Projects: Urban Agriculture

Food security is one of the key concerns for the Black Creek community. Increasing the capacity of the neighbourhood to grow local, fresh produce using organic growing techniques and harvesting rainwater has been a key initiative of the Black Creek SNAP.

Urban agriculture initiatives in the Black Creek neighourhood have included:

Community Garden at San Romanoway

In partnership with Foodshare-Toronto, in 2015 a 63-plot vegetable allotment garden was installed and plots were distributed to residents of the San Romanoway towers. LEARN MORE.

Urban Orchard at San Romanoway

Since 2015, over 20 trees have been planted creating one of the largest urban orchards in Ontario. Orchard People’s Susan Poizner helped to develop the orchard and train residents in fruit tree care. LEARN MORE.

a local resident takes part in Black Creek SNAP's fruit tree care certificate program

Balcony Gardening

In 2014 the Black Creek SNAP partnered with FoodShare – Toronto on a hugely successful pilot balcony container gardening project at San Romanoway in the Black Creek SNAP. More than 54 balconies received 60 containers and produced 500-plus pounds of fresh produce. LEARN MORE.

Black Creek SNAP balcony workshop

Single-Family Homes Urban Agriculture

Participants in the Black Creek SNAP Harvest the Rain program are often avid food-growers with a large proportion of their yards devoted to vegetable gardens and fruit trees. Harvest the Rain program aims to amplify this neighbourhood strength through a number of initiatives. LEARN MORE.

Skill Sharing

There is a wealth of knowledge that already exists within individuals living in the community who have been growing food all of their lives.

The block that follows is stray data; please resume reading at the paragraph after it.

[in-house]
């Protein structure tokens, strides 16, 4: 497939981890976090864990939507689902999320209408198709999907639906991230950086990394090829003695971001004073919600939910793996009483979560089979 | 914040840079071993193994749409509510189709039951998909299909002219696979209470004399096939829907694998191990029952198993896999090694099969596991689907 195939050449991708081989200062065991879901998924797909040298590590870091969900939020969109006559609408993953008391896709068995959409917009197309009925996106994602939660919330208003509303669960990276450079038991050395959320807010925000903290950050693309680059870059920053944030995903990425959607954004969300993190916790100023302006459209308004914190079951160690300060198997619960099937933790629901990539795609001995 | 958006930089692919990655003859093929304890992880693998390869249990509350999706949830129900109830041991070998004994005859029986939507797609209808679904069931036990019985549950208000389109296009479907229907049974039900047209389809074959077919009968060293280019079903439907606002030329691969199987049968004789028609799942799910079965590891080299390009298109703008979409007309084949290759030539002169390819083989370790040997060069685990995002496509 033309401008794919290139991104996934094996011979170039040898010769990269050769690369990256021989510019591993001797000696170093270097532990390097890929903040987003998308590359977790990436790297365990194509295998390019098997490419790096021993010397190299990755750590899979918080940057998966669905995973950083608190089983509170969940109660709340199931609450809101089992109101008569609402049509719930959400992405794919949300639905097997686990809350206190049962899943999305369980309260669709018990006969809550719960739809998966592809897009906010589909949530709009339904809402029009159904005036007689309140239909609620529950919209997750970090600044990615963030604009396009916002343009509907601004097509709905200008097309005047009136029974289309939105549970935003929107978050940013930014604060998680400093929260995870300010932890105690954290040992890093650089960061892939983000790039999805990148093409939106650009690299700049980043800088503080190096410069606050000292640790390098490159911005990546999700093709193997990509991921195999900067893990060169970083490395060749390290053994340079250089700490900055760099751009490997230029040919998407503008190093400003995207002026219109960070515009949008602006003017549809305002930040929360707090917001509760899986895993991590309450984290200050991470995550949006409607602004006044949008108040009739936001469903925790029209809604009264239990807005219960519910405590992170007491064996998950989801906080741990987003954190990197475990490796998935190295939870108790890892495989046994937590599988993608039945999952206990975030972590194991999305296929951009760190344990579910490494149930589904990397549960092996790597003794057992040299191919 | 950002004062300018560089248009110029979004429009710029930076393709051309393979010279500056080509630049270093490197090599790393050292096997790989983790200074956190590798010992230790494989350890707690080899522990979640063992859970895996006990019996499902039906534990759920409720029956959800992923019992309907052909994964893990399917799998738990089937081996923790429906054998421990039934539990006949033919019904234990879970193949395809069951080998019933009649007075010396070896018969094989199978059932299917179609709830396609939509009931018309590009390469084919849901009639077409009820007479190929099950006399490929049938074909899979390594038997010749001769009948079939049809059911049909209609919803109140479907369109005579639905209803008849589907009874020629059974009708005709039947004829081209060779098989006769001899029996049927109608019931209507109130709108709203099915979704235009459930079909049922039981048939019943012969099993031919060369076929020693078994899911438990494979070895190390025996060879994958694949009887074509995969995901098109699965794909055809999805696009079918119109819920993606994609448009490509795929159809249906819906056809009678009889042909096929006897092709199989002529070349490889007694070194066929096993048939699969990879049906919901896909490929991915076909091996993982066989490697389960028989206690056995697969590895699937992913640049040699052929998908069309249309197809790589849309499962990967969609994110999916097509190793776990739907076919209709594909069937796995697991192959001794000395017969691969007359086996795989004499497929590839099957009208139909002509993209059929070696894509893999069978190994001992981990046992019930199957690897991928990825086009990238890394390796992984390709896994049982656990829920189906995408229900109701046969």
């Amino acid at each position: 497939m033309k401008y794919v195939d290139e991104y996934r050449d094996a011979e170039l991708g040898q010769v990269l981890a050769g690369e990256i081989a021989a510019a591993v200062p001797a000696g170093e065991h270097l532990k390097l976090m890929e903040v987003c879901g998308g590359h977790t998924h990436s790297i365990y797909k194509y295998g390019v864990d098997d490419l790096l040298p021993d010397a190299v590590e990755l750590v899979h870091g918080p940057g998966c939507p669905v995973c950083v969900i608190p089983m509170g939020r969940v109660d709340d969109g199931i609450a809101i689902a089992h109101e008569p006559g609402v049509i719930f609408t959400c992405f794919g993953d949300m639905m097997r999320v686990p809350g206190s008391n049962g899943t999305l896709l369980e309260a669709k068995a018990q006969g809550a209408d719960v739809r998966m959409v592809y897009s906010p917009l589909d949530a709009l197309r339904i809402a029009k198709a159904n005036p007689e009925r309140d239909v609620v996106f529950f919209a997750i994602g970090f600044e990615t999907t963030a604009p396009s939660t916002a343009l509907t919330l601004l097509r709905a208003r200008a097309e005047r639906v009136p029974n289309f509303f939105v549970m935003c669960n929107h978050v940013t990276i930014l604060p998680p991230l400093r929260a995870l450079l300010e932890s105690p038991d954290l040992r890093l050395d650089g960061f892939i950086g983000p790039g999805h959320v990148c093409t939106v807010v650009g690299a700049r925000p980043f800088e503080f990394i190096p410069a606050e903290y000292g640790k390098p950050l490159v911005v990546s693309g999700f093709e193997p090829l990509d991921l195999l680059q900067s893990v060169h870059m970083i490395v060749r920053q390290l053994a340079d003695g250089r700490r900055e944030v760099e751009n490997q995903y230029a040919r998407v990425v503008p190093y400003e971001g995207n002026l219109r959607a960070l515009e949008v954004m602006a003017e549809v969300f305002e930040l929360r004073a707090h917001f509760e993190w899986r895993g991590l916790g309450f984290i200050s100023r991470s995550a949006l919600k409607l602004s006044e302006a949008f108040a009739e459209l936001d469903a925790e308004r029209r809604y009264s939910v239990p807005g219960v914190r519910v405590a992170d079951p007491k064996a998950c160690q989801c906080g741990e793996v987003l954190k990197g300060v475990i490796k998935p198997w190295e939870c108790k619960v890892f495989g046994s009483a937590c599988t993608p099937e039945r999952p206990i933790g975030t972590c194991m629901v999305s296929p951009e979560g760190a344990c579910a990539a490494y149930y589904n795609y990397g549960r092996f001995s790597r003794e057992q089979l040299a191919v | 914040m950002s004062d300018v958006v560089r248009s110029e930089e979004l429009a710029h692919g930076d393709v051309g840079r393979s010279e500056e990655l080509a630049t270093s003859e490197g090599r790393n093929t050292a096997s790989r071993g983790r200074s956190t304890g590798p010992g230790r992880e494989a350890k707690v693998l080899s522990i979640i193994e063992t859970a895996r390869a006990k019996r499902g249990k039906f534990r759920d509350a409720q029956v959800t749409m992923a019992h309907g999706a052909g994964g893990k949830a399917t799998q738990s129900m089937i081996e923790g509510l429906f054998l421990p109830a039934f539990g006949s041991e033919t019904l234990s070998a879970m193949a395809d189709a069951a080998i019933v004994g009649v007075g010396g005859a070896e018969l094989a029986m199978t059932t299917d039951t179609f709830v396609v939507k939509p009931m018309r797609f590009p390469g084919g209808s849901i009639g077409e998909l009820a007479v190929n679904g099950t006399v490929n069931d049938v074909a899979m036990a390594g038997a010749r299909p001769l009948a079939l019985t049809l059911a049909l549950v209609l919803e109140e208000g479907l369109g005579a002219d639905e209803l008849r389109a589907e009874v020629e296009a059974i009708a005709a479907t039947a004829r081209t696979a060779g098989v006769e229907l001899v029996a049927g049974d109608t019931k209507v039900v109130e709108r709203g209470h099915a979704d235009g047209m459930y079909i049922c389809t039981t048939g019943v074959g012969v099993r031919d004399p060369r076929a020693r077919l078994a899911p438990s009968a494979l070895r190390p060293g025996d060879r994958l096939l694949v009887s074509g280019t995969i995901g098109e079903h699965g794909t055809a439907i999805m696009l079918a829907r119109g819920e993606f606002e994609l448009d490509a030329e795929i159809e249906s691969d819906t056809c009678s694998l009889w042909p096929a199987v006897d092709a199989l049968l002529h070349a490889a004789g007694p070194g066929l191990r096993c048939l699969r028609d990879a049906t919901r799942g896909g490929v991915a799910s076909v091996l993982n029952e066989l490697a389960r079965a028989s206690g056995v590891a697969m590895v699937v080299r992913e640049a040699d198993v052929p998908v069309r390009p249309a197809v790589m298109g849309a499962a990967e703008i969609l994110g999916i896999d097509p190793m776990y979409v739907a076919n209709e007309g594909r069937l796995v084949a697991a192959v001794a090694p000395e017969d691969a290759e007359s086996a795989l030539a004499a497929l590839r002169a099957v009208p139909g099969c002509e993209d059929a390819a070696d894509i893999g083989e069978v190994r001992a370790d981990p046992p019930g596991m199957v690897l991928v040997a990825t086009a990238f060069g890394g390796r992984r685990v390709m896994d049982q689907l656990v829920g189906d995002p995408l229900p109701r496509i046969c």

The project helps to connect these people in order share those skills — especially between generations, so that experience is not lost — by coordinating informal workshops led by residents.

urban agriculture skills sharing in the Black Creek SNAP community

Surplus Harvest

Since 2014, the Black Creek SNAP has been running a program in which single family homeowners in the neighbourhood donate their surplus vegetables and fruit from their impressive backyard vegetable gardens to local meal programs.

Partnering with Black Creek Community Farm, the SNAP team coordinated the program, which was piloted in summer 2014. Produce is collected from the homes and then, weighed, documented, washed and stored at the Black Creek Community Farm before it is delivered it to local meal programs.

In 2014 and 2015, 294 kilograms of hyper-locally grown food has been collected and re-distributed in the Black Creek SNAP neighbourhood.

Residents display the fruits of the Black Creek SNAP surplus harvest program